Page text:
Neilon was initially stationed at Fort Riley, Kansas, and later at Forts Wallace and Dodge. In July 1874, Neilon was joined the 6th U.S. Cavalry at Fort Dodge for General Nelson A. Miles expedition against the Kiowa, Comanche, and the Southern Cheyenne in the Indian Territory and northwestern Texas. It was during this expedition that Neilon saw action at the Battle of Palo Duro Canyon on August 30, 1874, and at the Upper Washita River on September 9–12, 1874.[3] In the latter engagement, he was wounded in the leg while carrying ammunition under heavy fire to outlying defensive positions. He received the Medal of Honor[4][5][6][7][8][9][10] for "gallantry in action",[1][11][12] however, he was forced to retire due to the severity of his leg injury and was discharged on a certificate of disability on May 6, 1875.[2] Neilon died in Boston on September 13, 1916,[1] and buried at Saint Paul's Cemetery in Arlington, Massachusetts.

Medal of Honor citation[]

Rank and organization: Sergeant, Company A, 6th U.S. Cavalry. Place and date: At Upper Washita, Tex., 9–11 September 1874. Entered service at:------. Birth: Boston, Mass. Date of issue: 23 April 1875.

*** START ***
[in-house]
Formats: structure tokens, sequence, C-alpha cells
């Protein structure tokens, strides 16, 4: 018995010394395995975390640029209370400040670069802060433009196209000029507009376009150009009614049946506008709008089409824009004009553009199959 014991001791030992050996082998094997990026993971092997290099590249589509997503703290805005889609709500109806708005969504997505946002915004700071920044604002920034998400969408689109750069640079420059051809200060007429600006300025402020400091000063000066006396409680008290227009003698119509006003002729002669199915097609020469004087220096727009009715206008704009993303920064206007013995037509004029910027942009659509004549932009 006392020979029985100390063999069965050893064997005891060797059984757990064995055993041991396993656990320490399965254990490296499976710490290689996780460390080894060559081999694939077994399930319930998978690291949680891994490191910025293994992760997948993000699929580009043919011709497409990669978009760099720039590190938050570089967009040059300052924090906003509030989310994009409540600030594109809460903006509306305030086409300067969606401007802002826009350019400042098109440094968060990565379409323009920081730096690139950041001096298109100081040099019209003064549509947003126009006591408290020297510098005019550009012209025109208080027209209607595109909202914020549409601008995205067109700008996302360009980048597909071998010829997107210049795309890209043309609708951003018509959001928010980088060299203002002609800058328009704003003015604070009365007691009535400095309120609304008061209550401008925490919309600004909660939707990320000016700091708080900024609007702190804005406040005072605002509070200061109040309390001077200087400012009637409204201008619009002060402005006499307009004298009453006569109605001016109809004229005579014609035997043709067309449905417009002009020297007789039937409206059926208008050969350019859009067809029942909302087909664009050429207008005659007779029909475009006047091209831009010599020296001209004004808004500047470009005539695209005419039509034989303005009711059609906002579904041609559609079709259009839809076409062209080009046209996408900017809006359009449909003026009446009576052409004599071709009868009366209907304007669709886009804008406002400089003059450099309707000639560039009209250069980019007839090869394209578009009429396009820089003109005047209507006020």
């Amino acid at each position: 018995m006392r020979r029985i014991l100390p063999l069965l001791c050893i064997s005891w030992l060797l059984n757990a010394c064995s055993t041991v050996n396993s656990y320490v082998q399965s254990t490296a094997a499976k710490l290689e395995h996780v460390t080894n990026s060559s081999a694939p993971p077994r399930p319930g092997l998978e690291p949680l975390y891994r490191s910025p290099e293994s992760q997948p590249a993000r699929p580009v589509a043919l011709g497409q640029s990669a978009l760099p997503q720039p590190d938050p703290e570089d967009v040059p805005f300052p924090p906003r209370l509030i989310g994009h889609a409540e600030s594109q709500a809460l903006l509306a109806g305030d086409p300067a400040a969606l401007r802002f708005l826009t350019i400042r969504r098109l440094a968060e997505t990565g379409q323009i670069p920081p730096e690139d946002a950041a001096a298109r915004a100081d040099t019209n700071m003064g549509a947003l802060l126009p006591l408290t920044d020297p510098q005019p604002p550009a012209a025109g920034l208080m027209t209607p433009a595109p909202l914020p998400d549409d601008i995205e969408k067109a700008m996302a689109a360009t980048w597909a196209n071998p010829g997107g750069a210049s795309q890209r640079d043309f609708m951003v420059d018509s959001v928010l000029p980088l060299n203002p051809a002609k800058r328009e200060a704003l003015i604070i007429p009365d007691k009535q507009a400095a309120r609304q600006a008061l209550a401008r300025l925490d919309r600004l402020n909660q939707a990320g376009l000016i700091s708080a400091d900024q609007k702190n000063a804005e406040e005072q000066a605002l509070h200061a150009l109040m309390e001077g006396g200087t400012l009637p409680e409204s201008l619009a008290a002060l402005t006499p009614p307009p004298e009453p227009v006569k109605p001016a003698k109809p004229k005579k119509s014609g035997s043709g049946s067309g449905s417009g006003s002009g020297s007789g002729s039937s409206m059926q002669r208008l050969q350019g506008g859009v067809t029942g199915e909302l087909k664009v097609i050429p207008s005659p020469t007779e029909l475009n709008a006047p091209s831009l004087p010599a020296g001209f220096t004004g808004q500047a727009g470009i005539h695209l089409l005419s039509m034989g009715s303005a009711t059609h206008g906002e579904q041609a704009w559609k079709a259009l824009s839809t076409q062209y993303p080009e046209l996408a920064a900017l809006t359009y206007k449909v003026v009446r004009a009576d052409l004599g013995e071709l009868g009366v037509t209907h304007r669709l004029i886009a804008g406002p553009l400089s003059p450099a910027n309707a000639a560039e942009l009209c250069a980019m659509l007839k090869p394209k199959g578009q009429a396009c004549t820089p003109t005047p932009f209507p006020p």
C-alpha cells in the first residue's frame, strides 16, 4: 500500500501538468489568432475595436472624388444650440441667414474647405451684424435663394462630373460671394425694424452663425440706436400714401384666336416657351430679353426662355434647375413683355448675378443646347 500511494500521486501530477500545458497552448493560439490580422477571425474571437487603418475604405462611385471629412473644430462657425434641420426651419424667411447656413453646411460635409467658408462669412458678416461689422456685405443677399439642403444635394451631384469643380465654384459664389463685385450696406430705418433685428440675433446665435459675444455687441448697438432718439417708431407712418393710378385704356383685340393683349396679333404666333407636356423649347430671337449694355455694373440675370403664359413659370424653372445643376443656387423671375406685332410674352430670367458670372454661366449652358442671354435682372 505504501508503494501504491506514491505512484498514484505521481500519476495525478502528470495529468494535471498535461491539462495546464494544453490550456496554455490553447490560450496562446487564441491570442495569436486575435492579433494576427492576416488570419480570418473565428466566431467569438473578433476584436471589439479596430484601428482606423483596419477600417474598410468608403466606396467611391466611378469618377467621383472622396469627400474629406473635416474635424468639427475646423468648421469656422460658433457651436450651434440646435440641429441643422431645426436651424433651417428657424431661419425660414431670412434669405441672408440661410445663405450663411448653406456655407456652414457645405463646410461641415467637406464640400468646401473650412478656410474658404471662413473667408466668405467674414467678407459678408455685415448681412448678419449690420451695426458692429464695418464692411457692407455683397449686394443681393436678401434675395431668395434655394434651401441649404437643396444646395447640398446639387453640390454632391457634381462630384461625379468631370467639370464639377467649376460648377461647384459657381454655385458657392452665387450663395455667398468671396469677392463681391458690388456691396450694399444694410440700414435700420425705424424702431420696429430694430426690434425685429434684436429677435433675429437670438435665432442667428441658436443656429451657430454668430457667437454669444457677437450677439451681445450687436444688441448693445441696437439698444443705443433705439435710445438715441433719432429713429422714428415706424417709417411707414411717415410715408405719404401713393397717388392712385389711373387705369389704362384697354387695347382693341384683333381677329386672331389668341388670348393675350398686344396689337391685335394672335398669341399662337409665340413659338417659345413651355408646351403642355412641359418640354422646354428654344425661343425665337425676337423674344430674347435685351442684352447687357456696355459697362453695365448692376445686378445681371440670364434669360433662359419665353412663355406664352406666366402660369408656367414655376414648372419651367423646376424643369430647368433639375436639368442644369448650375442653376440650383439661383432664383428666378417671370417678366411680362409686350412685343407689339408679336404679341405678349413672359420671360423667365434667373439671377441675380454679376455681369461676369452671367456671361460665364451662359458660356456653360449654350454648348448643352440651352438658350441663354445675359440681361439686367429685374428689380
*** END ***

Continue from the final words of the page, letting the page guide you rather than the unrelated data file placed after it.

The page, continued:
Gallantry in action.[13]

See also[]

  • List of Medal of Honor recipients for the Indian Wars


  1. 1.0 1.1 1.2 1.3 Cruse, J. Brett. Battles of the Red River War: Archeological Perspectives on the Indian campaign of 1874. College Station: Texas A&M University Press, 2008. (pg. 161) ISBN 1-60344-027-5
  2. 2.0 2.1 Neal, Charles M. Valor Across the Lone Star: The Congressional Medal of Honor in Frontier Texas. Austin: Texas State Historical Association, 2003. (pg. 302) ISBN 0-87611-184-3
  3. Beyer, Walter F. and Oscar Frederick Keydel, ed. Deeds of Valor: From Records in the Archives of the United States Government; how American Heroes Won the Medal of Honor; History of Our Recent Wars and Explorations, from Personal Reminiscences and Records of Officers and Enlisted Men who Were Rewarded by Congress for Most Conspicuous Acts of Bravery on the Battle-field, on the High Seas and in Arctic Explorations. Vol. 2. Detroit: Perrien-Keydel Company, 1906. (pg. 186)